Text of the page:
No sex please, we’re Thai
With the police denying prostitution exists in Pattaya, activists say there’s little chance of the sex trade being decriminalised
It started off as nothing more than a small fishing village on the Gulf of Thailand. Its long sweeping bay was dotted with a few boats and shacks where the villagers lived. Then a group of 500 American soldiers stationed at a military base in Nakhon Ratchasima were driven to Pattaya on June 29, 1959, for a week of rest and relaxation (R&R). They rented several houses at the southern end of the beach from a prominent local, Luang Sunthorn, thus opening a Pandora’s box for this sleepy fishing village.
Word spread among American soldiers stationed in the region and Pattaya quickly become a hot alternative destination to the concrete sprawl of Bangkok. GIs had put Pattaya on the map as the best beach destination to unwind and indulge.
When large numbers of troops began to arrive at the neighbouring Baan Sattahip air base, now known as U-tapao airport, things really started to pick up in Pattaya. After almost half a century, Pattaya has transformed itself from a getaway destination for international soldiers during the Vietnam War to Thailand’s best-known red light district among sex tourists from every corner of the world.
While Prime Minister Prayut Chan-o-cha’s administration has furiously vowed to crack down on prostitution and clean up the sleazy image of Pattaya, local NGOs see this as an opportunity for society to accept the truth and solve problems that have been ignored for decades.
KEEPING THE GI SPIRIT ALIVE
The Thai and the US governments signed an agreement to provide R&R facilities in Thailand during the Vietnam War. In 1964, GIs started to arrive in U-tapao, the first US army base not far from Pattaya’s beach area.
From then on until 1976, about 700,000 international soldiers were sent for R&R each year, spending one week in Thailand to party.
Women selling sex for a living is nothing new to Thai society. In 1680 during the Ayutthaya period, prostitution was fully legal and there were even state-run brothels. The skin trade was largely confined to the Bangkok area. But as soon as international soldiers started to descend on Pattaya, it became the new destination for sex workers to expand their customer base.
Sex workers adapted to the new customers, learning about exchange rates, rock and roll and the various army ranks as well as picking up the slang. They were providing services to young soldiers, some traumatised by war, in a rush to enjoy their week off before going back to the war.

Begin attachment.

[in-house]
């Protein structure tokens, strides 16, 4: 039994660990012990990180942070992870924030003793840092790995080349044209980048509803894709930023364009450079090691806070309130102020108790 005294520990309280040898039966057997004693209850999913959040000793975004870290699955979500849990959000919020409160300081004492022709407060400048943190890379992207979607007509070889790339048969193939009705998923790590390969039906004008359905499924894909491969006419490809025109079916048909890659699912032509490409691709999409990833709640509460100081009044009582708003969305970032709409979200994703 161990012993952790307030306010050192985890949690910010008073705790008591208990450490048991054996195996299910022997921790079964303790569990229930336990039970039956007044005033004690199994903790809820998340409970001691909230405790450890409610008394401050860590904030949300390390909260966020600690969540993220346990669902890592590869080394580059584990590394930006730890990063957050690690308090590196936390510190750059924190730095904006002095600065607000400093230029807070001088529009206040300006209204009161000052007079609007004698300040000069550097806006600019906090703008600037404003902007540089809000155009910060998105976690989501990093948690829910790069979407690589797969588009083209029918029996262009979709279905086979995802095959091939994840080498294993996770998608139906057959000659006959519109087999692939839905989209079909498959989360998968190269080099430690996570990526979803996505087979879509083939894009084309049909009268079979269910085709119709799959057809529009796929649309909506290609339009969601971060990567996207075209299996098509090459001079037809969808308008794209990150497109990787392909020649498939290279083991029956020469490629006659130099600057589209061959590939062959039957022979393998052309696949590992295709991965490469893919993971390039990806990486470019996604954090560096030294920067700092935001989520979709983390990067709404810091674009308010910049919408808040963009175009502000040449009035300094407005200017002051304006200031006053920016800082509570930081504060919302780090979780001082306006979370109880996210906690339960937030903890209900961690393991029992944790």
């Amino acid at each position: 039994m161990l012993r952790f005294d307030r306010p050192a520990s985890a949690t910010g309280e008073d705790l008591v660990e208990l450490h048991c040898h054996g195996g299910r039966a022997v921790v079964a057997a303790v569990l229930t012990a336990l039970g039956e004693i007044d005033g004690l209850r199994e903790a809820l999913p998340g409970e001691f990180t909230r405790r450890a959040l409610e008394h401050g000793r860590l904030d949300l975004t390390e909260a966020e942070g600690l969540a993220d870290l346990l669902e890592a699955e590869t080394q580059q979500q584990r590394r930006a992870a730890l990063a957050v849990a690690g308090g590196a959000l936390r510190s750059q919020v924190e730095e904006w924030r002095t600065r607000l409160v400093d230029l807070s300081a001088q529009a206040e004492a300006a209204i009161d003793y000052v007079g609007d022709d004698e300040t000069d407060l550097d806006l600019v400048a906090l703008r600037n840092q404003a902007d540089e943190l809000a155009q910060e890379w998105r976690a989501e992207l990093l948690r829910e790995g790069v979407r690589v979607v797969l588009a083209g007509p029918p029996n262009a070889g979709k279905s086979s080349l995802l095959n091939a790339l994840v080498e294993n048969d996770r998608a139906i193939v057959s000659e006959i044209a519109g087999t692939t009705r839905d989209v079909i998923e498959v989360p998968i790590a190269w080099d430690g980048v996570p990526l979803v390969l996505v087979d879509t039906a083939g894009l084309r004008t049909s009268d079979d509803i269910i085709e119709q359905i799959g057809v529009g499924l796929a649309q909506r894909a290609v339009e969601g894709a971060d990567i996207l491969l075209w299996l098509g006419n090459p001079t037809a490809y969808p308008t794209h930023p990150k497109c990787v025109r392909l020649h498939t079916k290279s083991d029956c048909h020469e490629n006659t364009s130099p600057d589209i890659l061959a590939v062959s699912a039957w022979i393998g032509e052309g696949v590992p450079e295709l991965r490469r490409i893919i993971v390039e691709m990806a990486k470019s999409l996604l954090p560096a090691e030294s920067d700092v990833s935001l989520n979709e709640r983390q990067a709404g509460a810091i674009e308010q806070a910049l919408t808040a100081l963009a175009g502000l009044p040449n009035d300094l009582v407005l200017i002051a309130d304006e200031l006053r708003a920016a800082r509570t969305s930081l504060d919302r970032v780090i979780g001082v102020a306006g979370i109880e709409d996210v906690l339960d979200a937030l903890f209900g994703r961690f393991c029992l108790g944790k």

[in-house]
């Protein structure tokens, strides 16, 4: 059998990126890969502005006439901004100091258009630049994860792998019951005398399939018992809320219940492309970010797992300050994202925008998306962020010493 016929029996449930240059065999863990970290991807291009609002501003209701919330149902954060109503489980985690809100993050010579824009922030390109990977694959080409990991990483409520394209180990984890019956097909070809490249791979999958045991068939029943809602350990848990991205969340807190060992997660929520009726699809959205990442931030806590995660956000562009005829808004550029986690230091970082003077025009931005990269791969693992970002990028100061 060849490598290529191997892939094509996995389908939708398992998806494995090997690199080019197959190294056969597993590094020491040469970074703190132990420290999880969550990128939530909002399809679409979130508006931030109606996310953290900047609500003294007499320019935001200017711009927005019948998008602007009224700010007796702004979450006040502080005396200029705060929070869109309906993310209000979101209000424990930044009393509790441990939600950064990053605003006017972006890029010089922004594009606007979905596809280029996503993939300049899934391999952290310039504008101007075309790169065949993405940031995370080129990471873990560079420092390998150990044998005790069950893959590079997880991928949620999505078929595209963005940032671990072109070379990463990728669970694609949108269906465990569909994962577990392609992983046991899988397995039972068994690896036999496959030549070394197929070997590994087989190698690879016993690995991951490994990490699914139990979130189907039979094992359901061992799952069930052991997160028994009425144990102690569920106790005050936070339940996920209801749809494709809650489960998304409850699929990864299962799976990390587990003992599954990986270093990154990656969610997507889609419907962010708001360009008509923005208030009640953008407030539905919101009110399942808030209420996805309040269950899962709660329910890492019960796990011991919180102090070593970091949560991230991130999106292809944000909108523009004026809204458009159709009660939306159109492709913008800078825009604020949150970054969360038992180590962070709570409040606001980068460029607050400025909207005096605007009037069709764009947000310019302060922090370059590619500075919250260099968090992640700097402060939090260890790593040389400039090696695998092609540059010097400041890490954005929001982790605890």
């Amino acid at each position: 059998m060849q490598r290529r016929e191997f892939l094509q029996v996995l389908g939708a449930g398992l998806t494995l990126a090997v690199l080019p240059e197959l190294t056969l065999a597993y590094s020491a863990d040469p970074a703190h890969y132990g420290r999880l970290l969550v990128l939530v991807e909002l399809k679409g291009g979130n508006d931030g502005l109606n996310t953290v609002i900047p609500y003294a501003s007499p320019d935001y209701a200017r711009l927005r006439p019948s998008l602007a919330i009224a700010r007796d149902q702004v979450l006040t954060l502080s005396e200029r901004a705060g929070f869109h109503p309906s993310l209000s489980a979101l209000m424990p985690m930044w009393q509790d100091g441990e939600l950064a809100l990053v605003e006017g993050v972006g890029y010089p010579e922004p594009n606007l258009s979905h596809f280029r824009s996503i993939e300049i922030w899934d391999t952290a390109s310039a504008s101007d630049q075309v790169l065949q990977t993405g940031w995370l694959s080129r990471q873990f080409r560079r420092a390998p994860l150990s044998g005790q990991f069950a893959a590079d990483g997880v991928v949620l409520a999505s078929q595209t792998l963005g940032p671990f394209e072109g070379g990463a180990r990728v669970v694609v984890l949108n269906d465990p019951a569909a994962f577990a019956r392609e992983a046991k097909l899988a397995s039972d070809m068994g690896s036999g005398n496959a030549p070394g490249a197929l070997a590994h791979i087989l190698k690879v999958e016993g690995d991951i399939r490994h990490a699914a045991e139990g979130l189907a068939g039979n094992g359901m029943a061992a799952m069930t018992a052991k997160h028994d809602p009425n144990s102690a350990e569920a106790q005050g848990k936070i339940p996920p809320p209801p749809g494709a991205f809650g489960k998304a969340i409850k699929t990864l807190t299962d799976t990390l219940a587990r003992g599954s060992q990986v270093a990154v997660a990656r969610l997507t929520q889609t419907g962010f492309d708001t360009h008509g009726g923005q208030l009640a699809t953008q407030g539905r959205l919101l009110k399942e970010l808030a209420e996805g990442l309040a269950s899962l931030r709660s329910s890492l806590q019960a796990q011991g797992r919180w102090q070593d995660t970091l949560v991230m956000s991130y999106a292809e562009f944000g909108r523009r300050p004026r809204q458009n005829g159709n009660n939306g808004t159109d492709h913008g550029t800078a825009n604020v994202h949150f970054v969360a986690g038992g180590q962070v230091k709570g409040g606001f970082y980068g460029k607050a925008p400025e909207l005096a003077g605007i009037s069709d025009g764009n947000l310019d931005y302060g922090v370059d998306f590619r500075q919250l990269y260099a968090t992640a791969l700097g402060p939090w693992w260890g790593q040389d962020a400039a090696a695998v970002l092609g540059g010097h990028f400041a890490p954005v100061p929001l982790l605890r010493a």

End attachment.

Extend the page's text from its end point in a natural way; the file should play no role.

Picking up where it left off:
When the North Vietnamese won the war in 1975, the fortunes of Pattaya fell into a brief slump. With all the soldiers gone, many of the bars, clubs and sex workers were forced into early retirement, yet the town endured and was reinvigorated by a new wave of hedonistic visitors from near and far.
Pattaya was named a city in 1978 and began to market itself to a broader range of tourists. Although circumstances are different from those in the 1970s, many GIs still head right to the heart of the infamous destination, where things haven’t changed that much. After the Vietnam War, many servicemen remained in Pattaya. They married Thai women, opened bars and restaurants and kept the GI spirit alive. Today thousands of American servicemen still come to Pattaya every year to participate in the joint Thai-US military exercise known as Cobra Gold.
PARADISE FOR AGEING LOTHARIOS
For a lonely old American like Matt, it’s nearly impossible to find a nice young girl back home in California. But the sexagenarian still hasn’t given up hope of finding the next Mrs Right.
After three failed marriages to Western women, Matt stopped looking at white girls because he thought they are not capable of love. He shifted his sights to a more exotic option — Asian girls. When appearances alone can’t win love, Matt realised there’s one guaranteed way to catch the perfect lady: money.
Pattaya was the only place he could think of that would fulfil his Asian dream. He made his first trip 10 years ago in the quest to find his true love. But when he arrived, he was very surprised to find how easy it is to find love in Pattaya.
“Love happens every day here. I usually come here for three months a year. I stay in a cheap condo I bought and I can’t tell you how